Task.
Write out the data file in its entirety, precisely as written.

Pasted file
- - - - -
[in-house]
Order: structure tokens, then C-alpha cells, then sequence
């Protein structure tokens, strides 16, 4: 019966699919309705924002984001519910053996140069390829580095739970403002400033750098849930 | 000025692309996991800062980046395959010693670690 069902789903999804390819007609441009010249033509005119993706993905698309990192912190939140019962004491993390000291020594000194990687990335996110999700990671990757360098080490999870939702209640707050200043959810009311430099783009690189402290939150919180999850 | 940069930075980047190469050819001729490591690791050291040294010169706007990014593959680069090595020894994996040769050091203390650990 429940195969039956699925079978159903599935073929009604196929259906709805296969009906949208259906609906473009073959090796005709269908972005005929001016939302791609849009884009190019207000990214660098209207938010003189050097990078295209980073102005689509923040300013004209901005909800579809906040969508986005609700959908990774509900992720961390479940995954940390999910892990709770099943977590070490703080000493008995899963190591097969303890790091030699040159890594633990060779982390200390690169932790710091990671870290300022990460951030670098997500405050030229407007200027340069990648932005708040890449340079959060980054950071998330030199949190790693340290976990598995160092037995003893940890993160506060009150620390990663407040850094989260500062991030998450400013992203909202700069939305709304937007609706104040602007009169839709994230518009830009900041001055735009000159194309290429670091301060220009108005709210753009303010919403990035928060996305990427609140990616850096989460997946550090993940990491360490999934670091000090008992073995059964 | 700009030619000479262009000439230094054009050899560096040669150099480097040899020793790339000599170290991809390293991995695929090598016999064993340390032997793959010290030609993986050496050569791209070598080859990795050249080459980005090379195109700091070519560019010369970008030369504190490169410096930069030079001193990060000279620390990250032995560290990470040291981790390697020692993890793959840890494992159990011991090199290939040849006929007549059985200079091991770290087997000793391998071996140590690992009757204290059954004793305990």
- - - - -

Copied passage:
[in-house]
Order: structure tokens, then C-alpha cells, then sequence
């Protein structure tokens, strides 16, 4: 019966699919309705924002984001519910053996140069390829580095739970403002400033750098849930 | 000025692309996991800062980046395959010693670690 069902789903999804390819007609441009010249033509005119993706993905698309990192912190939140019962004491993390000291020594000194990687990335996110999700990671990757360098080490999870939702209640707050200043959810009311430099783009690189402290939150919180999850 | 940069930075980047190469050819001729490591690791050291040294010169706007990014593959680069090595020894994996040769050091203390650990 429940195969039956699925079978159903599935073929009604196929259906709805296969009906949208259906609906473009073959090796005709269908972005005929001016939302791609849009884009190019207000990214660098209207938010003189050097990078295209980073102005689509923040300013004209901005909800579809906040969508986005609700959908990774509900992720961390479940995954940390999910892990709770099943977590070490703080000493008995899963190591097969303890790091030699040159890594633990060779982390200390690169932790710091990671870290300022990460951030670098997500405050030229407007200027340069990648932005708040890449340079959060980054950071998330030199949190790693340290976990598995160092037995003893940890993160506060009150620390990663407040850094989260500062991030998450400013992203909202700069939305709304937007609706104040602007009169839709994230518009830009900041001055735009000159194309290429670091301060220009108005709210753009303010919403990035928060996305990427609140990616850096989460997946550090993940990491360490999934670091000090008992073995059964 | 700009030619000479262009000439230094054009050899560096040669150099480097040899020793790339000599170290991809390293991995695929090598016999064993340390032997793959010290030609993986050496050569791209070598080859990795050249080459980005090379195109700091070519560019010369970008030369504190490169410096930069030079001193990060000279620390990250032995560290990470040291981790390697020692993890793959840890494992159990011991090199290939040849006929007549059985200079091991770290087997000793391998071996140590690992009757204290059954004793305990």